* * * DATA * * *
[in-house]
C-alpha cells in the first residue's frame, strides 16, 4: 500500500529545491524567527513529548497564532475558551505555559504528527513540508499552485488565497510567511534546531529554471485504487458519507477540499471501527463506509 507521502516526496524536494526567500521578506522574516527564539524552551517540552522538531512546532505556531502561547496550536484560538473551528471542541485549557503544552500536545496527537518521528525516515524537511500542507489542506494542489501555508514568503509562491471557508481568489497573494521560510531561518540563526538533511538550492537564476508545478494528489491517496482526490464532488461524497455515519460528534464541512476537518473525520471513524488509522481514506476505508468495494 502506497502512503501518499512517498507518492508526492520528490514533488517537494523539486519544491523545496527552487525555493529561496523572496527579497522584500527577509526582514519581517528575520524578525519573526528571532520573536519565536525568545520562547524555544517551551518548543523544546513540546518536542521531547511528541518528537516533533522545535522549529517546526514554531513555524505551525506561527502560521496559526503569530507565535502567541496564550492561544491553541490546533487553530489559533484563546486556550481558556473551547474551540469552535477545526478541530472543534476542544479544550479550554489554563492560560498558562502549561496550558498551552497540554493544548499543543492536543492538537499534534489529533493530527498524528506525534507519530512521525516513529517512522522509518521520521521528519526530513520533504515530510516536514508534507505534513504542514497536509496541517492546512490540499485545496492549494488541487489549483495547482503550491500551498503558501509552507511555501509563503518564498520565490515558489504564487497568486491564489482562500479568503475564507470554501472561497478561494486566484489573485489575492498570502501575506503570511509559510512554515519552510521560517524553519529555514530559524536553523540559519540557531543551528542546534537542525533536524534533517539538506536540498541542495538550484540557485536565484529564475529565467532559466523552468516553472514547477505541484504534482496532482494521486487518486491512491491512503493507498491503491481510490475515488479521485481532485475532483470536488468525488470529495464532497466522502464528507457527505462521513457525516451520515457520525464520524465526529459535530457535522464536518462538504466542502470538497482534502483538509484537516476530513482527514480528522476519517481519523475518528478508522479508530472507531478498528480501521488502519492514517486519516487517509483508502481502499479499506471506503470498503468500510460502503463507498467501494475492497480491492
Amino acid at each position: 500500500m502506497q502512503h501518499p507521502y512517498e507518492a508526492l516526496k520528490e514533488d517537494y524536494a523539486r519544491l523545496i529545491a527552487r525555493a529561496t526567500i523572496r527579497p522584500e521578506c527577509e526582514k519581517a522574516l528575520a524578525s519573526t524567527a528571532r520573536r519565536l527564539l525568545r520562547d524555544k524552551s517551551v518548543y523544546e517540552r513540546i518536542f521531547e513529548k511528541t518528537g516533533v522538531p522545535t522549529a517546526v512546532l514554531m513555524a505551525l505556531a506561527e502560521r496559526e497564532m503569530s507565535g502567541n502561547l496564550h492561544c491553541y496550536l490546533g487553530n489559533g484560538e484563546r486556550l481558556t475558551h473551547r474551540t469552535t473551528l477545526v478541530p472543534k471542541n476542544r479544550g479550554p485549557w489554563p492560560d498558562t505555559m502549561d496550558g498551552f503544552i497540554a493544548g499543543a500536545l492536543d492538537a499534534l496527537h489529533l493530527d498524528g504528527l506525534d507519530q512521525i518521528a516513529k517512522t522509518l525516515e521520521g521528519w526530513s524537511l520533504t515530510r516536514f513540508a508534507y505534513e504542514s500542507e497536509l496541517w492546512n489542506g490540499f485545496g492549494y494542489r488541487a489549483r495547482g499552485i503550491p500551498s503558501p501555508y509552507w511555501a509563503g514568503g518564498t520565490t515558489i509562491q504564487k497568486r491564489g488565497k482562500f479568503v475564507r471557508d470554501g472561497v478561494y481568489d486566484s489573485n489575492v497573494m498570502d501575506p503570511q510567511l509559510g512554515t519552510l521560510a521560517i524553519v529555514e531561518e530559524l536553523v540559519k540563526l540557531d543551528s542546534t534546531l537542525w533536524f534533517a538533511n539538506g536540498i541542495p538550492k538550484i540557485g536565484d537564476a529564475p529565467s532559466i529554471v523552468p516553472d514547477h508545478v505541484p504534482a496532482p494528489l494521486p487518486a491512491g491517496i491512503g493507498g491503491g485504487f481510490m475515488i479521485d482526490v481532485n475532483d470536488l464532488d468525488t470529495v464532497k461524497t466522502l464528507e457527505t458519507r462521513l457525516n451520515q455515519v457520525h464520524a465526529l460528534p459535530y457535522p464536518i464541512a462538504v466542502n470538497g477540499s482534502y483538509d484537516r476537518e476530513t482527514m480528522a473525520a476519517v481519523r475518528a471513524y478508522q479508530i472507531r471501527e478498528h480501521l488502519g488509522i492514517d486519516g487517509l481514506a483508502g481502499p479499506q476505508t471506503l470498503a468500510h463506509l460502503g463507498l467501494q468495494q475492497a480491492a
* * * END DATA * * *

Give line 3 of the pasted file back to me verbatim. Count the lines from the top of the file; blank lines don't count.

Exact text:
Amino acid at each position: 500500500m502506497q502512503h501518499p507521502y512517498e507518492a508526492l516526496k520528490e514533488d517537494y524536494a523539486r519544491l523545496i529545491a527552487r525555493a529561496t526567500i523572496r527579497p522584500e521578506c527577509e526582514k519581517a522574516l528575520a524578525s519573526t524567527a528571532r520573536r519565536l527564539l525568545r520562547d524555544k524552551s517551551v518548543y523544546e517540552r513540546i518536542f521531547e513529548k511528541t518528537g516533533v522538531p522545535t522549529a517546526v512546532l514554531m513555524a505551525l505556531a506561527e502560521r496559526e497564532m503569530s507565535g502567541n502561547l496564550h492561544c491553541y496550536l490546533g487553530n489559533g484560538e484563546r486556550l481558556t475558551h473551547r474551540t469552535t473551528l477545526v478541530p472543534k471542541n476542544r479544550g479550554p485549557w489554563p492560560d498558562t505555559m502549561d496550558g498551552f503544552i497540554a493544548g499543543a500536545l492536543d492538537a499534534l496527537h489529533l493530527d498524528g504528527l506525534d507519530q512521525i518521528a516513529k517512522t522509518l525516515e521520521g521528519w526530513s524537511l520533504t515530510r516536514f513540508a508534507y505534513e504542514s500542507e497536509l496541517w492546512n489542506g490540499f485545496g492549494y494542489r488541487a489549483r495547482g499552485i503550491p500551498s503558501p501555508y509552507w511555501a509563503g514568503g518564498t520565490t515558489i509562491q504564487k497568486r491564489g488565497k482562500f479568503v475564507r471557508d470554501g472561497v478561494y481568489d486566484s489573485n489575492v497573494m498570502d501575506p503570511q510567511l509559510g512554515t519552510l521560510a521560517i524553519v529555514e531561518e530559524l536553523v540559519k540563526l540557531d543551528s542546534t534546531l537542525w533536524f534533517a538533511n539538506g536540498i541542495p538550492k538550484i540557485g536565484d537564476a529564475p529565467s532559466i529554471v523552468p516553472d514547477h508545478v505541484p504534482a496532482p494528489l494521486p487518486a491512491g491517496i491512503g493507498g491503491g485504487f481510490m475515488i479521485d482526490v481532485n475532483d470536488l464532488d468525488t470529495v464532497k461524497t466522502l464528507e457527505t458519507r462521513l457525516n451520515q455515519v457520525h464520524a465526529l460528534p459535530y457535522p464536518i464541512a462538504v466542502n470538497g477540499s482534502y483538509d484537516r476537518e476530513t482527514m480528522a473525520a476519517v481519523r475518528a471513524y478508522q479508530i472507531r471501527e478498528h480501521l488502519g488509522i492514517d486519516g487517509l481514506a483508502g481502499p479499506q476505508t471506503l470498503a468500510h463506509l460502503g463507498l467501494q468495494q475492497a480491492a